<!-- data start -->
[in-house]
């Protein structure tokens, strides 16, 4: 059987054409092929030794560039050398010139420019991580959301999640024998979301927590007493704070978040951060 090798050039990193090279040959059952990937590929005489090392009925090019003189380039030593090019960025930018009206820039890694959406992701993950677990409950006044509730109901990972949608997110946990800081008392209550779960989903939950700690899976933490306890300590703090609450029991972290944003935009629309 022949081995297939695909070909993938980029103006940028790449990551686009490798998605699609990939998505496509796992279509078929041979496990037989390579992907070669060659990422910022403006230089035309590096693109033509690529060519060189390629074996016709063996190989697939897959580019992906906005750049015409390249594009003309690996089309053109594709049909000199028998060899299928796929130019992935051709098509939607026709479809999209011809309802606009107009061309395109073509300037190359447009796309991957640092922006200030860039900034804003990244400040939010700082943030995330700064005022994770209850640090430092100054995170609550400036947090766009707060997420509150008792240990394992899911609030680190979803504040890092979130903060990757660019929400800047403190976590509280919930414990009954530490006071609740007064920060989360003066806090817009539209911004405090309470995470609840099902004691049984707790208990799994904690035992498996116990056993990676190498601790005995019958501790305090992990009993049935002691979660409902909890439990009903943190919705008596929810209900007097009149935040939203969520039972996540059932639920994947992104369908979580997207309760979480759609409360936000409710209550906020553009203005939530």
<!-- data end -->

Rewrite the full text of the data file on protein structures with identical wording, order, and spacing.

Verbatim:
[in-house]
């Protein structure tokens, strides 16, 4: 059987054409092929030794560039050398010139420019991580959301999640024998979301927590007493704070978040951060 090798050039990193090279040959059952990937590929005489090392009925090019003189380039030593090019960025930018009206820039890694959406992701993950677990409950006044509730109901990972949608997110946990800081008392209550779960989903939950700690899976933490306890300590703090609450029991972290944003935009629309 022949081995297939695909070909993938980029103006940028790449990551686009490798998605699609990939998505496509796992279509078929041979496990037989390579992907070669060659990422910022403006230089035309590096693109033509690529060519060189390629074996016709063996190989697939897959580019992906906005750049015409390249594009003309690996089309053109594709049909000199028998060899299928796929130019992935051709098509939607026709479809999209011809309802606009107009061309395109073509300037190359447009796309991957640092922006200030860039900034804003990244400040939010700082943030995330700064005022994770209850640090430092100054995170609550400036947090766009707060997420509150008792240990394992899911609030680190979803504040890092979130903060990757660019929400800047403190976590509280919930414990009954530490006071609740007064920060989360003066806090817009539209911004405090309470995470609840099902004691049984707790208990799994904690035992498996116990056993990676190498601790005995019958501790305090992990009993049935002691979660409902909890439990009903943190919705008596929810209900007097009149935040939203969520039972996540059932639920994947992104369908979580997207309760979480759609409360936000409710209550906020553009203005939530």